Shows & Panels
- The 2014 Big Picture on Cyber Security
- AFCEA Answers
- Ask the CIO
- Connected Government: How to Build and Procure Network Services for the Future
- Continuing Diagnostics and Mitigation: Discussion of Progress and Next Steps
- Federal Executive Forum
- Federal Tech Talk
- The Intersection: Where Technology Meets Transformation
- Maximizing ROI Through Data Center Consolidation
- Moving to the Cloud. What's the best approach for me
- Navigating Tough Choices in Government Cloud Computing
- The New Generation of Database
- Satellite Communications: Acquiring SATCOM in Tight Times
- Transformative Technology: Desktop Virtualization in Government
- Value of Health IT
Shows & Panels
Search Tags: DHS
EAGLE II is a follow-on to the current contract. DHS is planning big changes for how it runs this new contract. Bids are due in January.
DHS CIO Richard Spires doesn't have anything against contractors, but he wants more feds and fewer contractors in his IT shop.
A new project will outfit CBP border agents, check point officers and agency aircraft with secure voice and data communications connectivity along 1,200 miles of continuous U.S. border and more than 20,000 square miles of operating area. Details from Motorola's Mark McNulty.
The IG for DHS has a new plan for tracking its performance while tracking the department. IG Richard Skinner explains.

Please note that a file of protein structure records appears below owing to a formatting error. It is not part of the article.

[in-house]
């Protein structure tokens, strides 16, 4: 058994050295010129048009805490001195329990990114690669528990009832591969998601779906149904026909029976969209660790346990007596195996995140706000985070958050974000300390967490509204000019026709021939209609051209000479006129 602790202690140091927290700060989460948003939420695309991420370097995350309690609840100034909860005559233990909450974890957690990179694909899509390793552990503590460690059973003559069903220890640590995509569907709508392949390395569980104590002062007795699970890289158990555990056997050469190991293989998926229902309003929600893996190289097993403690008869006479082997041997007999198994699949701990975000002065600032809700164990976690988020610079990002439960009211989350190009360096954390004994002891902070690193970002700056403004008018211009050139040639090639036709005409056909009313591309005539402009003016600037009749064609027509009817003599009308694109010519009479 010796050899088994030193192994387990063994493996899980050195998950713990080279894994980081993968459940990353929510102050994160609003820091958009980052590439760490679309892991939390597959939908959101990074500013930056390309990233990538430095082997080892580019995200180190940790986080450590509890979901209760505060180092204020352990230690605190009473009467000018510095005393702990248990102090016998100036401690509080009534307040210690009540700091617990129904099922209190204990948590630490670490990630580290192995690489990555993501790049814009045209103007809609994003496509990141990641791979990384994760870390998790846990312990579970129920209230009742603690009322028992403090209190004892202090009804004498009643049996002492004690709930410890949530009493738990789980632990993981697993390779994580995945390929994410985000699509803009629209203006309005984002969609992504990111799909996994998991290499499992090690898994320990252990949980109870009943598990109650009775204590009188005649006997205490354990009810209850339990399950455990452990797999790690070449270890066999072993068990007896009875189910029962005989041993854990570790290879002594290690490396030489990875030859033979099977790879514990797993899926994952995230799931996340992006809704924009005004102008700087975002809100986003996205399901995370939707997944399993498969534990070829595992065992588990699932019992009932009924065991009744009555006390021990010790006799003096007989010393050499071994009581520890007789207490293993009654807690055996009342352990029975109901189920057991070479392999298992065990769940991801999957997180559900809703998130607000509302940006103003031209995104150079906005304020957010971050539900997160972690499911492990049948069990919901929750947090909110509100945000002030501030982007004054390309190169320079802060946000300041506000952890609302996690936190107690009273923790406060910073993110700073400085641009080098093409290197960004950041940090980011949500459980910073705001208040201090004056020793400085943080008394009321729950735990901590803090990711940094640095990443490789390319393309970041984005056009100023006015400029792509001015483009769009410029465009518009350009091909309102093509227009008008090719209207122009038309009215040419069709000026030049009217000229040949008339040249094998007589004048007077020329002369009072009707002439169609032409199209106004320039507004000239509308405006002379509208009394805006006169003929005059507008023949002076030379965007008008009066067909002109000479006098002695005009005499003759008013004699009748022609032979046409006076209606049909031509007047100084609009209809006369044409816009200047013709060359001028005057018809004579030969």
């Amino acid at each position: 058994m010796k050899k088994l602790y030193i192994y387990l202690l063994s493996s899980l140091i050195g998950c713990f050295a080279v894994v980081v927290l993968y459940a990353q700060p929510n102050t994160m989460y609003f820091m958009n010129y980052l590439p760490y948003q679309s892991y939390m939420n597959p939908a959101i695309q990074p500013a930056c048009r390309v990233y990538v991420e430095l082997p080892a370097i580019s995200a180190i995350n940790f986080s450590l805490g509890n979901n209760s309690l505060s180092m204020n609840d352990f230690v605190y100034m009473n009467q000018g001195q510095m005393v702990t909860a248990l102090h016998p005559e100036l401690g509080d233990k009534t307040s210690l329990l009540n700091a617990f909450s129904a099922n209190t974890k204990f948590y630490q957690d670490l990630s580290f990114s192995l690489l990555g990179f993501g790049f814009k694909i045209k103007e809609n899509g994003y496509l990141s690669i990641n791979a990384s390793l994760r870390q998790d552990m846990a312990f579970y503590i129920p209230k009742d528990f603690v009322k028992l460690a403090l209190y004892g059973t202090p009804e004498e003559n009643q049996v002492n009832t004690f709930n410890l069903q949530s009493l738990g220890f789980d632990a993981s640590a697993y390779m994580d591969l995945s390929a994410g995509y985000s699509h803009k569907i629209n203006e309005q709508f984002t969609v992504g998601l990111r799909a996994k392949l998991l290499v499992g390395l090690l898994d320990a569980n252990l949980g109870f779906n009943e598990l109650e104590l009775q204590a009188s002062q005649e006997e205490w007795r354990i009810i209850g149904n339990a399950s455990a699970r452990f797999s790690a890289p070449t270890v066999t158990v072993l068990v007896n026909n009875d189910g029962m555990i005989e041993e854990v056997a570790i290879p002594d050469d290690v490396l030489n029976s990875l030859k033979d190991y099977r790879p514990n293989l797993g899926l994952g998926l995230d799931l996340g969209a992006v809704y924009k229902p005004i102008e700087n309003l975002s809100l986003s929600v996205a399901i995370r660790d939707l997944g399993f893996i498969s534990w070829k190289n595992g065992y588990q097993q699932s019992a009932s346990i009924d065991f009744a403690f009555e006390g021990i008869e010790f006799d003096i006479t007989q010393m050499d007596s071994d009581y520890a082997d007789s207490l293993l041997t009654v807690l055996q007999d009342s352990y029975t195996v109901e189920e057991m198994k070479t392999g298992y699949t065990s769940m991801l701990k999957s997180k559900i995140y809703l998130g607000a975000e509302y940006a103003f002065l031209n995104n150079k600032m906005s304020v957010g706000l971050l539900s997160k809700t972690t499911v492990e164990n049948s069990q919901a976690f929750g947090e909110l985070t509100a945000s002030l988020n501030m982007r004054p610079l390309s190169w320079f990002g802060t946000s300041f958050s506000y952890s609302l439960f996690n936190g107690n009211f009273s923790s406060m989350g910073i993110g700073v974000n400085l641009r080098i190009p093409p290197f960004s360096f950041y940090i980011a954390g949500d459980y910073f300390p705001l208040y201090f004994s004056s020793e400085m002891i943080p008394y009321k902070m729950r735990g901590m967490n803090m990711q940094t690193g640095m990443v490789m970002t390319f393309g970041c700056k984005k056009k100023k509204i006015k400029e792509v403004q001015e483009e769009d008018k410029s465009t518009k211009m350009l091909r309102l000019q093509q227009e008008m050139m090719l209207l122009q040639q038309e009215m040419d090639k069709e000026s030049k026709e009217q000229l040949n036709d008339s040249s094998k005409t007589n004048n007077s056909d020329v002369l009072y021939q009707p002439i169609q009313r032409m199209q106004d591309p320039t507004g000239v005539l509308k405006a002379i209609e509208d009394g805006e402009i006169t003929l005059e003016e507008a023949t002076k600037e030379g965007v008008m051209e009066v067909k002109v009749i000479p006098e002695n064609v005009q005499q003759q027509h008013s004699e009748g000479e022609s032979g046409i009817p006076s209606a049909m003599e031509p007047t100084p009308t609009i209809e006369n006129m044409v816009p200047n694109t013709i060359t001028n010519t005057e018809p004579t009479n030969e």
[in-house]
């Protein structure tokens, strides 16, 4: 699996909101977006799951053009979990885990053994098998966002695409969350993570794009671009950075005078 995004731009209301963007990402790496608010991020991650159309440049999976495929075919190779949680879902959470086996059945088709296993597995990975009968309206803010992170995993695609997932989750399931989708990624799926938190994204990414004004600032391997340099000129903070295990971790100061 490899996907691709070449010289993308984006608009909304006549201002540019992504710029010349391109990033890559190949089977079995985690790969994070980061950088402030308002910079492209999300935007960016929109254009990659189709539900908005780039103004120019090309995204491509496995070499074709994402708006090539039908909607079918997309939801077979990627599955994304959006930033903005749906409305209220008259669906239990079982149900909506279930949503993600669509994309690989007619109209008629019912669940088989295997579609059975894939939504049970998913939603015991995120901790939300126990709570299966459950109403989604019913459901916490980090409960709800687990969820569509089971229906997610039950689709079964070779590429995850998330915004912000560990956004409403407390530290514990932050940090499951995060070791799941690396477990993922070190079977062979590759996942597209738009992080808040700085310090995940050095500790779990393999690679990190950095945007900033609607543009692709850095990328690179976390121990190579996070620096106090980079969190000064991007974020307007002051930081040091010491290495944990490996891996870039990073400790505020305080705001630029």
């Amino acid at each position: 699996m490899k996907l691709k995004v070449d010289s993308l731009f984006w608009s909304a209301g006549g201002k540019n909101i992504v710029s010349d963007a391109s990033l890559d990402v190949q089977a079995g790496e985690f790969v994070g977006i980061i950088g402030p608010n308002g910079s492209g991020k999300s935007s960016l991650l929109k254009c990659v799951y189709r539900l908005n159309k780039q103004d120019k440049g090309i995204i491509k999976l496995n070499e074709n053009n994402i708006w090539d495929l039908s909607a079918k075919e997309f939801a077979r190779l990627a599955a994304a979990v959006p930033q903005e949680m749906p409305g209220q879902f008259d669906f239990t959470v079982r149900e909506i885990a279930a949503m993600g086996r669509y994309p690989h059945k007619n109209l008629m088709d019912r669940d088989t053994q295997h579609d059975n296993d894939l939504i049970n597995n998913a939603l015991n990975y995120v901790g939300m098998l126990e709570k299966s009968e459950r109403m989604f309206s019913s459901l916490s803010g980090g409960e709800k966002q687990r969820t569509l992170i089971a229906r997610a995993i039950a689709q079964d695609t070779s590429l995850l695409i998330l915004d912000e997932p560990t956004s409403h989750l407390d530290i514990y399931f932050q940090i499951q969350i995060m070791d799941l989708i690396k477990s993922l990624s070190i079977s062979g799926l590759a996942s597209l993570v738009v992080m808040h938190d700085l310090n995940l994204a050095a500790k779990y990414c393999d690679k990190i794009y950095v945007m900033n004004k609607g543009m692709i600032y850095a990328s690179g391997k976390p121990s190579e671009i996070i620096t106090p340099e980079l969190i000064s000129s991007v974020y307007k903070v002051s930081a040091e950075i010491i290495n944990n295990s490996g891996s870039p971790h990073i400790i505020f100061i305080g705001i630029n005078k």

Richard Spires says reticence over private sector social network access from within government networks is not because the department thinks sites such as Facebook are frivolous.
Bruce McConnell, Senior Counselor at the Department of Homeland Security's National Protection and Programs Directorate, joined the DorobekINSIDER to explain why the partnership between DHS and DoD are necessary and how that agreement will work.
OIG of DHS makes recommendations for the department's data center consolidation initiative.
With Congress set to return for a lame-duck session after the elections, it is unclear whether lawmakers will have the time or inclination to pass a comprehensive cybersecurity bill. Some experts are calling for Congress to address at least some of the most important aspects if they can't agree on a larger bill.
To Improve Cybersecurity the Federal Government Must Enhance Its Partnership with the Private Sector
Cybersecurity is a shared responsibility. During National Cybersecurity Awareness Month, the Administration has educated the general public about the evolving risk of cyber threats through its "Stop. Think. Connect." campaign and reminded the American people, government agencies, and industry that everyone has a role to play in guarding against cyber attacks. At the same time, Administration officials have leveraged the momentum of National Cybersecurity Awareness Month to announce changes in government organizational relationships designed to enhance the security of federal information assets and networks in cyberspace, such as the Memorandum of Agreement between the U.S. Department of Defense (DoD) and the U.S. Department of Homeland Security (DHS) formalizing agency roles and responsibilities for coordinating cybersecurity. One area that has received less public attention is the need for government to enhance its partnership with the private sector.